I had dedicated January to March to atmospheric third person shooters. Vanquish, Alan Wake, Dead Space, and Enslaved: Odyssey to the West each presented a different take on how to pace third person games and give the player a different experience. Dead Space was also timed for March to be near the release of Dead Space 2, so I could at least understand the chatter about how the sequel would compare to the original. Super Meat Boy and Splosion Man were going to be compared as two takes on the modern sadistic puzzle platformer. Wolfenstein would have laid the transition to the next segment.
From April to May, the goal was to experience two first person shooters that created rich worlds for the players to explore. Singularity has been compared to BioShock in various reviews, while Metro 2033 tries to strike the middle between open world shooters like the STALKER series and Half-Life 2. Conan would have provided the mindless hack and slash, while Castlevania: Symphony of the Night would have segued to the next segment of the year.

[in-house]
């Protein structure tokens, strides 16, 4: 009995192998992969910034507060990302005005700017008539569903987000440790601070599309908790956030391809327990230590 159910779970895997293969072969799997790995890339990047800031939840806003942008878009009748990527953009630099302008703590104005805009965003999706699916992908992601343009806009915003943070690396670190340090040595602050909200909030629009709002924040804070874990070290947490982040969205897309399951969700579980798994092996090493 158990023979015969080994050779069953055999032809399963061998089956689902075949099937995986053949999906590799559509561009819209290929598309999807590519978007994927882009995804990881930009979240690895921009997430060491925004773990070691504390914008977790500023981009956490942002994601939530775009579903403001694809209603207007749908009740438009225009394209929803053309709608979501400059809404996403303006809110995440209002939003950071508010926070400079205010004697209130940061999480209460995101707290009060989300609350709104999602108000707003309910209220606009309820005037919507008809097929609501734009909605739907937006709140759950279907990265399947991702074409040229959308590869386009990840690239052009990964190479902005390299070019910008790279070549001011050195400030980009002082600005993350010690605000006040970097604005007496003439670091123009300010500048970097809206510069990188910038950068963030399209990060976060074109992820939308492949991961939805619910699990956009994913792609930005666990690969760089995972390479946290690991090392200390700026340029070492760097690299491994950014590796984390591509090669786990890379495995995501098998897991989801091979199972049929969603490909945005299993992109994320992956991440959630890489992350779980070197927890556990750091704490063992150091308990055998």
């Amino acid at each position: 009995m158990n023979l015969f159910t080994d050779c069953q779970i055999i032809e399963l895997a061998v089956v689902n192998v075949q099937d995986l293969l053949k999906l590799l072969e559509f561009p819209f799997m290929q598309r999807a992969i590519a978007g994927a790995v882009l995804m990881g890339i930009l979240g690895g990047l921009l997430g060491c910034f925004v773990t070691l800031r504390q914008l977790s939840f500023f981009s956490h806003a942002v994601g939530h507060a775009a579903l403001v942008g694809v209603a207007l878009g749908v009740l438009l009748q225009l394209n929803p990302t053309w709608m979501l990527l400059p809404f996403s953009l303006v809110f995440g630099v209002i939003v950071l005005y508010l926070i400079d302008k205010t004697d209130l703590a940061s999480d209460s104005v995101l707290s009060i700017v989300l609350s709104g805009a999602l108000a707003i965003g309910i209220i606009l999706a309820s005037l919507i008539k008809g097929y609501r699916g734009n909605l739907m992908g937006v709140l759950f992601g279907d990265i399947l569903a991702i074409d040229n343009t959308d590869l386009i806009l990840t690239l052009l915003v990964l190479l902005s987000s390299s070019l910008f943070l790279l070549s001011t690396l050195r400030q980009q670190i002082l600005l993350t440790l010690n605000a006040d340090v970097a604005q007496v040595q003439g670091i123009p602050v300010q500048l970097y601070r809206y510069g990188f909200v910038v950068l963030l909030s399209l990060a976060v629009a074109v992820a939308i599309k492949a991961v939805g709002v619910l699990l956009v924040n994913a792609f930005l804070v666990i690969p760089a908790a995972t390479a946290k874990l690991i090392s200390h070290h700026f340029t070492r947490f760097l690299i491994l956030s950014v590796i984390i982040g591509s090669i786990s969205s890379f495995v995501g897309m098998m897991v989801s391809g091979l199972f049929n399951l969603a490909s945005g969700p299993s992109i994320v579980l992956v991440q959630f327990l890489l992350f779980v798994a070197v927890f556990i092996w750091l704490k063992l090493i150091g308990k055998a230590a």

What’s better than to immerse yourself in a full role-playing game during the summer? From June to September, I would have taken on three of the biggest role-playing games of this generation, two downloadable role-playing games, and one that’s become an underground hit. The Rock Band games would have been a palate cleanser from heavy role-playing games. The two Call of Duty games would have been also interesting contrasts to how Alpha Protocol and Mass Effect handled the mechanics of shooting. Because Modern Warfare 2 lacks infinitely respawning enemies, I scheduled it before Call of Duty 4: Modern Warfare.
The year would have ended on the great open world games of this generation, from the satirical Saints Row 2 to the beginning of Rockstar’s evolution in open world gaming design this generation with Bully: Scholarship Edition. Theoretically, I would have followed Grand Theft Auto IV with Red Dead Redemption in January 2012.
Each segment of the year focused on a theme and would have provided potential for comparison and contrast. Over the course of a year, I would also have played some of the best games of this console generation, and I would be able to participate in more conversations. But this didn’t come to pass, and the reasons for this will explored in the next article.